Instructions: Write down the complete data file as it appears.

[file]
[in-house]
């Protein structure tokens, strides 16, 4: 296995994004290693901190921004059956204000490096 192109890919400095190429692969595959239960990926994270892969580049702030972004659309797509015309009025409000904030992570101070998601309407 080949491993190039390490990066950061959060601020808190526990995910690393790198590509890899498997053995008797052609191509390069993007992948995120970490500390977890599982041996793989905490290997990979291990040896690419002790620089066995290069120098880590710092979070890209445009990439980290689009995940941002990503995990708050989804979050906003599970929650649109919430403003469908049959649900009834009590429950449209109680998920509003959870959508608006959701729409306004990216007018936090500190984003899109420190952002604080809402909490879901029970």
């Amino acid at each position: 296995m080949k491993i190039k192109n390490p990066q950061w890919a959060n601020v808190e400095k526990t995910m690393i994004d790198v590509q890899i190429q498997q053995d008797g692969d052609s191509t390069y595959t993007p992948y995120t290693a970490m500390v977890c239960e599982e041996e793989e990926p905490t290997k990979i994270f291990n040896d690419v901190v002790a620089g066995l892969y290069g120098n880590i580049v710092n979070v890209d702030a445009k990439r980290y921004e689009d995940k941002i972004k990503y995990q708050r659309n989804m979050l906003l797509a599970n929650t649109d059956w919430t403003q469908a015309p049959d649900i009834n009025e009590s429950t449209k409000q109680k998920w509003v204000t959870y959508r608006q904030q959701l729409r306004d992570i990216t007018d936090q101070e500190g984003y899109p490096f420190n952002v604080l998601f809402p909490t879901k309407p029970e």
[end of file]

[in-house]
């Protein structure tokens, strides 16, 4: 296995994004290693901190921004059956204000490096 192109890919400095190429692969595959239960990926994270892969580049702030972004659309797509015309009025409000904030992570101070998601309407 080949491993190039390490990066950061959060601020808190526990995910690393790198590509890899498997053995008797052609191509390069993007992948995120970490500390977890599982041996793989905490290997990979291990040896690419002790620089066995290069120098880590710092979070890209445009990439980290689009995940941002990503995990708050989804979050906003599970929650649109919430403003469908049959649900009834009590429950449209109680998920509003959870959508608006959701729409306004990216007018936090500190984003899109420190952002604080809402909490879901029970």
């Amino acid at each position: 296995m080949k491993i190039k192109n390490p990066q950061w890919a959060n601020v808190e400095k526990t995910m690393i994004d790198v590509q890899i190429q498997q053995d008797g692969d052609s191509t390069y595959t993007p992948y995120t290693a970490m500390v977890c239960e599982e041996e793989e990926p905490t290997k990979i994270f291990n040896d690419v901190v002790a620089g066995l892969y290069g120098n880590i580049v710092n979070v890209d702030a445009k990439r980290y921004e689009d995940k941002i972004k990503y995990q708050r659309n989804m979050l906003l797509a599970n929650t649109d059956w919430t403003q469908a015309p049959d649900i009834n009025e009590s429950t449209k409000q109680k998920w509003v204000t959870y959508r608006q904030q959701l729409r306004d992570i990216t007018d936090q101070e500190g984003y899109p490096f420190n952002v604080l998601f809402p909490t879901k309407p029970e």